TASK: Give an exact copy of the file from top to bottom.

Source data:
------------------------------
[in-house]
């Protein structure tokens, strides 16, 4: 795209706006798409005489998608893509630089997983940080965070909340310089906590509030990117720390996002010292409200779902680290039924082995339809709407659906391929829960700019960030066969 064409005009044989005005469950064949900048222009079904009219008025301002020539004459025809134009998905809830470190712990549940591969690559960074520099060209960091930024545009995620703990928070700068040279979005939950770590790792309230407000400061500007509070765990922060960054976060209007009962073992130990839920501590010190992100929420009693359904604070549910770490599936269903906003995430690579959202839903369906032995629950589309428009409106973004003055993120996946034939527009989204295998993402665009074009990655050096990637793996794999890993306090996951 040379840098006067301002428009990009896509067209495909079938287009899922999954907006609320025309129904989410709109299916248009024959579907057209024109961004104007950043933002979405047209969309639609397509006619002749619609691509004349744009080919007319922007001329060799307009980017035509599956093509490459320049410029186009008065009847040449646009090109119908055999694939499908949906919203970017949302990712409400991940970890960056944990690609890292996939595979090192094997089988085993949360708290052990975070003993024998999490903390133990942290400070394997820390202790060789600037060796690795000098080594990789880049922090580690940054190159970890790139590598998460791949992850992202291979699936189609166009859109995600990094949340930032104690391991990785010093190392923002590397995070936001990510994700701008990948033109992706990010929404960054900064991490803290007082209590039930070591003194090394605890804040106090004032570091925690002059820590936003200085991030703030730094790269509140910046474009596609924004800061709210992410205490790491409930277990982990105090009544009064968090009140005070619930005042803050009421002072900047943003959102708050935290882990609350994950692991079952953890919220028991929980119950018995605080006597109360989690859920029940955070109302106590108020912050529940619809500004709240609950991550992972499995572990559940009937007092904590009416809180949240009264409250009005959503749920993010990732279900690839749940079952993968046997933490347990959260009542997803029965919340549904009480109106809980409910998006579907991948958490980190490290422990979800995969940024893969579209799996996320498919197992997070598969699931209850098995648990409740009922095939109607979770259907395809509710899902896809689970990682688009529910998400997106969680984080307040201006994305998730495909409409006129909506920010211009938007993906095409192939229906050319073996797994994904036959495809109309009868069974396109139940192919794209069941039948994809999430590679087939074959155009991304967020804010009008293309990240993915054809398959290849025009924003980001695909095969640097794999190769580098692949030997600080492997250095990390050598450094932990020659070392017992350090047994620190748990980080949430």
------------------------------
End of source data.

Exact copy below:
[in-house]
């Protein structure tokens, strides 16, 4: 795209706006798409005489998608893509630089997983940080965070909340310089906590509030990117720390996002010292409200779902680290039924082995339809709407659906391929829960700019960030066969 064409005009044989005005469950064949900048222009079904009219008025301002020539004459025809134009998905809830470190712990549940591969690559960074520099060209960091930024545009995620703990928070700068040279979005939950770590790792309230407000400061500007509070765990922060960054976060209007009962073992130990839920501590010190992100929420009693359904604070549910770490599936269903906003995430690579959202839903369906032995629950589309428009409106973004003055993120996946034939527009989204295998993402665009074009990655050096990637793996794999890993306090996951 040379840098006067301002428009990009896509067209495909079938287009899922999954907006609320025309129904989410709109299916248009024959579907057209024109961004104007950043933002979405047209969309639609397509006619002749619609691509004349744009080919007319922007001329060799307009980017035509599956093509490459320049410029186009008065009847040449646009090109119908055999694939499908949906919203970017949302990712409400991940970890960056944990690609890292996939595979090192094997089988085993949360708290052990975070003993024998999490903390133990942290400070394997820390202790060789600037060796690795000098080594990789880049922090580690940054190159970890790139590598998460791949992850992202291979699936189609166009859109995600990094949340930032104690391991990785010093190392923002590397995070936001990510994700701008990948033109992706990010929404960054900064991490803290007082209590039930070591003194090394605890804040106090004032570091925690002059820590936003200085991030703030730094790269509140910046474009596609924004800061709210992410205490790491409930277990982990105090009544009064968090009140005070619930005042803050009421002072900047943003959102708050935290882990609350994950692991079952953890919220028991929980119950018995605080006597109360989690859920029940955070109302106590108020912050529940619809500004709240609950991550992972499995572990559940009937007092904590009416809180949240009264409250009005959503749920993010990732279900690839749940079952993968046997933490347990959260009542997803029965919340549904009480109106809980409910998006579907991948958490980190490290422990979800995969940024893969579209799996996320498919197992997070598969699931209850098995648990409740009922095939109607979770259907395809509710899902896809689970990682688009529910998400997106969680984080307040201006994305998730495909409409006129909506920010211009938007993906095409192939229906050319073996797994994904036959495809109309009868069974396109139940192919794209069941039948994809999430590679087939074959155009991304967020804010009008293309990240993915054809398959290849025009924003980001695909095969640097794999190769580098692949030997600080492997250095990390050598450094932990020659070392017992350090047994620190748990980080949430």